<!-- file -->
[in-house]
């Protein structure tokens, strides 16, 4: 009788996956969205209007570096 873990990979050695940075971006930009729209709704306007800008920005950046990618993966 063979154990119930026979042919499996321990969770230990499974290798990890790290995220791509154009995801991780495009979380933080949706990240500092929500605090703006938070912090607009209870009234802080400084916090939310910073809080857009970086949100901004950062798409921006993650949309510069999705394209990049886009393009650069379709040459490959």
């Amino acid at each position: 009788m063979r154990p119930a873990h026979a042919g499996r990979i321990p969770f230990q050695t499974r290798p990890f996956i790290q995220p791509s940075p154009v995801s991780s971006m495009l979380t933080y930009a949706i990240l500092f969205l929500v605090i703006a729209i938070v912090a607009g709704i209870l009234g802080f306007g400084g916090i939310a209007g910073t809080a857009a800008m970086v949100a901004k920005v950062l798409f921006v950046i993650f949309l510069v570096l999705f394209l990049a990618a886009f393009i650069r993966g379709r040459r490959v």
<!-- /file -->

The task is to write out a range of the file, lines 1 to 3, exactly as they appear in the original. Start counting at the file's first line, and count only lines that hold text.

[in-house]
């Protein structure tokens, strides 16, 4: 009788996956969205209007570096 873990990979050695940075971006930009729209709704306007800008920005950046990618993966 063979154990119930026979042919499996321990969770230990499974290798990890790290995220791509154009995801991780495009979380933080949706990240500092929500605090703006938070912090607009209870009234802080400084916090939310910073809080857009970086949100901004950062798409921006993650949309510069999705394209990049886009393009650069379709040459490959």
């Amino acid at each position: 009788m063979r154990p119930a873990h026979a042919g499996r990979i321990p969770f230990q050695t499974r290798p990890f996956i790290q995220p791509s940075p154009v995801s991780s971006m495009l979380t933080y930009a949706i990240l500092f969205l929500v605090i703006a729209i938070v912090a607009g709704i209870l009234g802080f306007g400084g916090i939310a209007g910073t809080a857009a800008m970086v949100a901004k920005v950062l798409f921006v950046i993650f949309l510069v570096l999705f394209l990049a990618a886009f393009i650069r993966g379709r040459r490959v």